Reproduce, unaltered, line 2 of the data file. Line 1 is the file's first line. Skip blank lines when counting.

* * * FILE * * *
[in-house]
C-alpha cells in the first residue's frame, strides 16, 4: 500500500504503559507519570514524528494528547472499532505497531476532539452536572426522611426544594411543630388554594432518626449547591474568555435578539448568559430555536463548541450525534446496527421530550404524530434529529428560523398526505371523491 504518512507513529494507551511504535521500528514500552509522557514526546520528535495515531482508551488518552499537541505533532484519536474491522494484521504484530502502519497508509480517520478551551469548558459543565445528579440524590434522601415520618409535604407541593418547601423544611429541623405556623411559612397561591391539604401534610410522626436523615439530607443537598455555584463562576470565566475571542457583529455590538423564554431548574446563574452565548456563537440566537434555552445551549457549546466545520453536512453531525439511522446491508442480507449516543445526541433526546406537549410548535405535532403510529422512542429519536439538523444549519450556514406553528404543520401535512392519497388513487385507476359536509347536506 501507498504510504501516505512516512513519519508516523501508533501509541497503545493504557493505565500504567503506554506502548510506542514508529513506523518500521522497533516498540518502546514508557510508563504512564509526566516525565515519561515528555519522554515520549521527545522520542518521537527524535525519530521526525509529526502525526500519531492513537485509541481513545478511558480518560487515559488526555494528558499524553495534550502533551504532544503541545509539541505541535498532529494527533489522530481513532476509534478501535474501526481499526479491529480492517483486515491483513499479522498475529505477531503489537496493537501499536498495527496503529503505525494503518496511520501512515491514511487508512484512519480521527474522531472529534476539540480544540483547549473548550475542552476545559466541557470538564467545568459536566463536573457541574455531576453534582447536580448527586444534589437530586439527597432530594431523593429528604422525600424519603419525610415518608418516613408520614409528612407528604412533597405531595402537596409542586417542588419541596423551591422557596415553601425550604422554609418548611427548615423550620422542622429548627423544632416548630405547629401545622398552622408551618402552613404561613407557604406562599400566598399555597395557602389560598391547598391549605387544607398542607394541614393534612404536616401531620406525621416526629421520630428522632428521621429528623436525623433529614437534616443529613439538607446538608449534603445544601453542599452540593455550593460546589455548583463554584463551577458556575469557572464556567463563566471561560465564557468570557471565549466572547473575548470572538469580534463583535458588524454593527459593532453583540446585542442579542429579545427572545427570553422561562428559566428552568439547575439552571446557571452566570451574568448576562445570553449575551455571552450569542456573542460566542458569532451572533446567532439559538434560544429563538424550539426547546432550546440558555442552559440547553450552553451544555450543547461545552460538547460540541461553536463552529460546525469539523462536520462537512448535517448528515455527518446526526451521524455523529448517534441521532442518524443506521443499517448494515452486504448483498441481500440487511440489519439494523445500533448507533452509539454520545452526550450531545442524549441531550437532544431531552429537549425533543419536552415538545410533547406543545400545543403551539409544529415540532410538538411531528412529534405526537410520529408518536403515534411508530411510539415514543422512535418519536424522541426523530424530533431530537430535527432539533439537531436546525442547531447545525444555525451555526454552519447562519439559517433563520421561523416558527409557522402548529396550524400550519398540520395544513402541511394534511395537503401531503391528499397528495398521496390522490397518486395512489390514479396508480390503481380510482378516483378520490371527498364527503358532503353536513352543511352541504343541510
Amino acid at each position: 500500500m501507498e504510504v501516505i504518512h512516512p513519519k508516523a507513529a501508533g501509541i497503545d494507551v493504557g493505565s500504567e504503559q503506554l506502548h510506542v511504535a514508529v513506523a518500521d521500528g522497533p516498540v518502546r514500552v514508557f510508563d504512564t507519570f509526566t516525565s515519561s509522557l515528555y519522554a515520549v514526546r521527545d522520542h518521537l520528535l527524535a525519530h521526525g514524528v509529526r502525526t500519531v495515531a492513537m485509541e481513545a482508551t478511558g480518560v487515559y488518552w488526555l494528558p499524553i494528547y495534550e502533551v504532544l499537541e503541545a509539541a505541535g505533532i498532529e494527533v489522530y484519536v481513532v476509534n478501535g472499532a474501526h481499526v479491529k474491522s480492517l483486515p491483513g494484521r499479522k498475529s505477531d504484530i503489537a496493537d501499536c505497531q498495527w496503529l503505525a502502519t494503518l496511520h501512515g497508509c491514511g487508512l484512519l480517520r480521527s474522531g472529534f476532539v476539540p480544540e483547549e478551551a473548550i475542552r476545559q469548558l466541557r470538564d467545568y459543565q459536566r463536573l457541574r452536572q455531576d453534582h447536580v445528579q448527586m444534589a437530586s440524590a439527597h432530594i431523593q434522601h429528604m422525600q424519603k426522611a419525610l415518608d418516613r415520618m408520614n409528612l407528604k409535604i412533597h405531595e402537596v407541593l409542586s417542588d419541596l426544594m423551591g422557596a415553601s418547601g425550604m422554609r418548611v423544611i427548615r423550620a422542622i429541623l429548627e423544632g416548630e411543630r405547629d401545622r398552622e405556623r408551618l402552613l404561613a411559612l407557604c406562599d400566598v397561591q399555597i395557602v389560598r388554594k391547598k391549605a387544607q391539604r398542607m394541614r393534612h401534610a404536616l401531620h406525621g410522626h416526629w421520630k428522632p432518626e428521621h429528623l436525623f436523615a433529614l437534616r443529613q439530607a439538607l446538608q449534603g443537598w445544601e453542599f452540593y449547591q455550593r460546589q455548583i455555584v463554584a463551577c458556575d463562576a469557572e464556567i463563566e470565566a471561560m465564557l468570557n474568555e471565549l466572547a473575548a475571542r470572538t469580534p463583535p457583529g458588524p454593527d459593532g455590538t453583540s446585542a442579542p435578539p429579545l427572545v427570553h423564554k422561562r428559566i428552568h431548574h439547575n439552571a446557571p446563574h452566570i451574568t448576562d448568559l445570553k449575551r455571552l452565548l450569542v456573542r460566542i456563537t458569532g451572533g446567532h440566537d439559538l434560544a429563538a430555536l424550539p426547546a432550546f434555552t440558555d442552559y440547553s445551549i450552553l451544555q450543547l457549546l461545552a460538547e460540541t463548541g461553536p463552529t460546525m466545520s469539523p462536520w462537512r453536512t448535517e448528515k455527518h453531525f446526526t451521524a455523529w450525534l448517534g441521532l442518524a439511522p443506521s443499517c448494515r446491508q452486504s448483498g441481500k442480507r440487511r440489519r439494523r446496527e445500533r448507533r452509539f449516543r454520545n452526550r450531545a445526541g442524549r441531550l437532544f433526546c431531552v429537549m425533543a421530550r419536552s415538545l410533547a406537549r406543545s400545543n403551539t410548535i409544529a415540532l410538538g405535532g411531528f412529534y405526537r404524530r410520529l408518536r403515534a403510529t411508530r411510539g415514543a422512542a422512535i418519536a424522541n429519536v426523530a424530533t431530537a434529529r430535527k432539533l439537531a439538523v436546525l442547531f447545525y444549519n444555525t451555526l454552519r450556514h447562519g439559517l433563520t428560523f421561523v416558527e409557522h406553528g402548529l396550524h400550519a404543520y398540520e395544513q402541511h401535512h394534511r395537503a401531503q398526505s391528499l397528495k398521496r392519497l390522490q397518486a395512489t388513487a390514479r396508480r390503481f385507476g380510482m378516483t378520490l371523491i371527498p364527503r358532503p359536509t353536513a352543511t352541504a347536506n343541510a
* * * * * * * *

C-alpha cells in the first residue's frame, strides 16, 4: 500500500504503559507519570514524528494528547472499532505497531476532539452536572426522611426544594411543630388554594432518626449547591474568555435578539448568559430555536463548541450525534446496527421530550404524530434529529428560523398526505371523491 504518512507513529494507551511504535521500528514500552509522557514526546520528535495515531482508551488518552499537541505533532484519536474491522494484521504484530502502519497508509480517520478551551469548558459543565445528579440524590434522601415520618409535604407541593418547601423544611429541623405556623411559612397561591391539604401534610410522626436523615439530607443537598455555584463562576470565566475571542457583529455590538423564554431548574446563574452565548456563537440566537434555552445551549457549546466545520453536512453531525439511522446491508442480507449516543445526541433526546406537549410548535405535532403510529422512542429519536439538523444549519450556514406553528404543520401535512392519497388513487385507476359536509347536506 501507498504510504501516505512516512513519519508516523501508533501509541497503545493504557493505565500504567503506554506502548510506542514508529513506523518500521522497533516498540518502546514508557510508563504512564509526566516525565515519561515528555519522554515520549521527545522520542518521537527524535525519530521526525509529526502525526500519531492513537485509541481513545478511558480518560487515559488526555494528558499524553495534550502533551504532544503541545509539541505541535498532529494527533489522530481513532476509534478501535474501526481499526479491529480492517483486515491483513499479522498475529505477531503489537496493537501499536498495527496503529503505525494503518496511520501512515491514511487508512484512519480521527474522531472529534476539540480544540483547549473548550475542552476545559466541557470538564467545568459536566463536573457541574455531576453534582447536580448527586444534589437530586439527597432530594431523593429528604422525600424519603419525610415518608418516613408520614409528612407528604412533597405531595402537596409542586417542588419541596423551591422557596415553601425550604422554609418548611427548615423550620422542622429548627423544632416548630405547629401545622398552622408551618402552613404561613407557604406562599400566598399555597395557602389560598391547598391549605387544607398542607394541614393534612404536616401531620406525621416526629421520630428522632428521621429528623436525623433529614437534616443529613439538607446538608449534603445544601453542599452540593455550593460546589455548583463554584463551577458556575469557572464556567463563566471561560465564557468570557471565549466572547473575548470572538469580534463583535458588524454593527459593532453583540446585542442579542429579545427572545427570553422561562428559566428552568439547575439552571446557571452566570451574568448576562445570553449575551455571552450569542456573542460566542458569532451572533446567532439559538434560544429563538424550539426547546432550546440558555442552559440547553450552553451544555450543547461545552460538547460540541461553536463552529460546525469539523462536520462537512448535517448528515455527518446526526451521524455523529448517534441521532442518524443506521443499517448494515452486504448483498441481500440487511440489519439494523445500533448507533452509539454520545452526550450531545442524549441531550437532544431531552429537549425533543419536552415538545410533547406543545400545543403551539409544529415540532410538538411531528412529534405526537410520529408518536403515534411508530411510539415514543422512535418519536424522541426523530424530533431530537430535527432539533439537531436546525442547531447545525444555525451555526454552519447562519439559517433563520421561523416558527409557522402548529396550524400550519398540520395544513402541511394534511395537503401531503391528499397528495398521496390522490397518486395512489390514479396508480390503481380510482378516483378520490371527498364527503358532503353536513352543511352541504343541510